Forgotten Worlds (Turbo Grafx-16)

Forgotten Worlds (Turbo Grafx-16)

Forgotten Worlds was one of the first Genesis games released and also one of the first I had the pleasure of playing. While clearly downgraded its pretty amazing what Sega managed to pull off in a mere 4-meg cart. The Turbo CD game would come a few years later and while it isn’t the absolute slam dunk it should have been it gave us all a tantalizing glimpse at what a near perfect arcade port could be.

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Right away the visual difference between this CD rendition and its Sega counterpart are apparent. The game runs at a higher resolution which allows for more detail and larger sprites. The size difference in the sprites is readily apparent when you face off against the bosses; their huge! The dust dragon occupies nearly 75% of the screen and you can see his entire torso rather than just his belly. The massive War God that might as well be the game’s signature figure has seen a similar size increase with his entire upper body visible for you to destroy piece by piece.

There were large segments of the game’s backgrounds that were simply excised or simplified that have now been restored making for one spectacular journey. The vibrant color palette is in stark contrast to its Genesis equivalent and really brings out the beauty of this ruined world. You could make an argument that the darker palette of that version showed how ravaged the world had become but it simply wasn’t accurate to the arcade. The one element that didn’t make the transition is the parallax scrolling. The flat backgrounds are literally crying for some form of scrolling and it is a big loss however the rest of the game’s visual prowess makes up for it.

Sound is another area that has seen a considerable upgrade thanks to CD technology. Most probably weren’t able to appreciate the game’s music due to the noise prevalent in most arcades so they were unaware that Forgotten Worlds has a fantastic soundtrack. All of the sampled speech (such as it is, play the game and you’ll know what I’m talking about) has been carried over as well and while it isn’t as clear as it should be the developers deserve kudos for going the extra mile including it.

While the visuals are more accurate the game’s controls are not. Unfortunately this version has the same control issue but is even more awkward. Dual analog sticks were still nearly a decade away and so you rotate the satellite clockwise/counter clockwise with the face buttons except in this case you have to use Button I and the Run button which is just plain silly. Since you have the option to turn on auto fire it would have made sense to allow you to remap the controls since one button is free but no such luck. It’s manageable but aflat out unintuitive. Too bad the special three button controller (or even six button) never saw a US release.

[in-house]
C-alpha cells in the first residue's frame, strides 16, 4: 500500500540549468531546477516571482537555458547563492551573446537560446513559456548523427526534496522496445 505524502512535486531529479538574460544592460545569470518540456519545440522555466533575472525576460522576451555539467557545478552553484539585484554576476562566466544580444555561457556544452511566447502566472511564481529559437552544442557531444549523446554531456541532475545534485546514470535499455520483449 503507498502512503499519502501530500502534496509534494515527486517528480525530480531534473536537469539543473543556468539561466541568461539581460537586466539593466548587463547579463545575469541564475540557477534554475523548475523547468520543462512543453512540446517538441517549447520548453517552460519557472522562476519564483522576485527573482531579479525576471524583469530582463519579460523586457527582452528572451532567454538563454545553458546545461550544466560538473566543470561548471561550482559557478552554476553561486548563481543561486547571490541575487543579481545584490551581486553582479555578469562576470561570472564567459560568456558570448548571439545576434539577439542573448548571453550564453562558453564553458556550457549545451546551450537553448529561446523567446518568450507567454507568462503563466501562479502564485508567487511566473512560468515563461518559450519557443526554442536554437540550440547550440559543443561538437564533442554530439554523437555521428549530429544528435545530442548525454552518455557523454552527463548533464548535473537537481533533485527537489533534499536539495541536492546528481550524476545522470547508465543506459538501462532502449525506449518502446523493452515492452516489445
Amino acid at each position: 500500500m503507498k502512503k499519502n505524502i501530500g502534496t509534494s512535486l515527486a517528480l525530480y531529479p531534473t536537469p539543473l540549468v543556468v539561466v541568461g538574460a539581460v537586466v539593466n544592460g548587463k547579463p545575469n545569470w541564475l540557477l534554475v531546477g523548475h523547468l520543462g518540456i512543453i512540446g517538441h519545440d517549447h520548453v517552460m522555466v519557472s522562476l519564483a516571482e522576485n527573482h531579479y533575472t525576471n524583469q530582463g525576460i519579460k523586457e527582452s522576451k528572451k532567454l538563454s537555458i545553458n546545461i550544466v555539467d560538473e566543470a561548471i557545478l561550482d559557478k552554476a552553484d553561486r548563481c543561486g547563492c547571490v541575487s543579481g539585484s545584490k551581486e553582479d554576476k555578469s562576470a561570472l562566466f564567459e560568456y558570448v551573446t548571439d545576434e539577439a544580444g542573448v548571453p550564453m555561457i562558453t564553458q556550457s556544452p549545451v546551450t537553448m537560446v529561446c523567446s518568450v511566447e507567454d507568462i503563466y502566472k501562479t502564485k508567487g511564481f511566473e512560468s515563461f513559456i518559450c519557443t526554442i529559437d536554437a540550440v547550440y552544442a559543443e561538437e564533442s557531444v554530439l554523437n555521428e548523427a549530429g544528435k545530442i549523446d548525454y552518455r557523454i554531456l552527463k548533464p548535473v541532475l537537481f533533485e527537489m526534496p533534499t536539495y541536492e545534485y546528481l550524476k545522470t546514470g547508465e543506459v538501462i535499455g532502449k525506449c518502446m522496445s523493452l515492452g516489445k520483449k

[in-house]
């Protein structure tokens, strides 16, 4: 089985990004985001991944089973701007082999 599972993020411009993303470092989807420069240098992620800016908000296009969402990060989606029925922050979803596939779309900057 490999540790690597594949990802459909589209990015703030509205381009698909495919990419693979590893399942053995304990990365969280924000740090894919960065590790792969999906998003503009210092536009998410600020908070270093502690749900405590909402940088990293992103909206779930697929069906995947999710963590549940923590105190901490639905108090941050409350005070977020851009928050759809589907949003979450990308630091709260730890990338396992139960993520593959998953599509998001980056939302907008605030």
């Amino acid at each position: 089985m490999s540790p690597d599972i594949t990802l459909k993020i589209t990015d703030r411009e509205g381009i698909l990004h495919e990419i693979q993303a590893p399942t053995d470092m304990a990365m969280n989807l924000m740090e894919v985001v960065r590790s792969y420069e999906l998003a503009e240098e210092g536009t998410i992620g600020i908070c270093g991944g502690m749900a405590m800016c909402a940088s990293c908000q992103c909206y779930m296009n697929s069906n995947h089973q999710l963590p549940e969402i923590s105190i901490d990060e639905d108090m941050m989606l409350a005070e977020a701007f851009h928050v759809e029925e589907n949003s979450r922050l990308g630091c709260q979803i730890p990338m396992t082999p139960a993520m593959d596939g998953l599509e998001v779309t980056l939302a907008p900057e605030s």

From a gameplay perspective the CD version is much closer to the arcade. It retains all of the arcade game’s levels with no cut sections making for a much longer experience. Longer is relative; even with all of the coin ops levels this is still a short game at only five levels but the game is so fun that you’ll probably replay it more than a few times.  This version is noticeably harder than the Sega game as Zenny isn’t as abundant and the enemies are more aggressive. There were all sorts of objects in the environment that when destroyed dropped massive coins that are no longer present meaning you’ll have to be more frugal with your item purchases in the shop.

Part of what also makes the game more difficult is the omission of coop. This is a huge blow to the game’s longevity as it is a great multiplayer game. With two players dealing with the hordes of enemies was easier and for those that needed a challenge you could bump up the difficulty. It’s kind of funny to see both characters in all of the game’s cutscenes and promotional material but you’ll only ever see one of them in game. I blame this on the system’s lack of two controller ports; for those unfamiliar with the Turbo Grafx-16 you needed to buy the Turbo Tap for any kind of multiplayer which is one of the most boneheaded design decisions of all time.

This CD edition is clearly superior to its cartridge counterpart however it still manages to be deficient in a few categories. It’s the obvious choice if you have to pick a side but at this point arcade perfect ports are available in the Capcom Classics Collections for numerous consoles with dual analog controls to boot.

7-out-of-10-1

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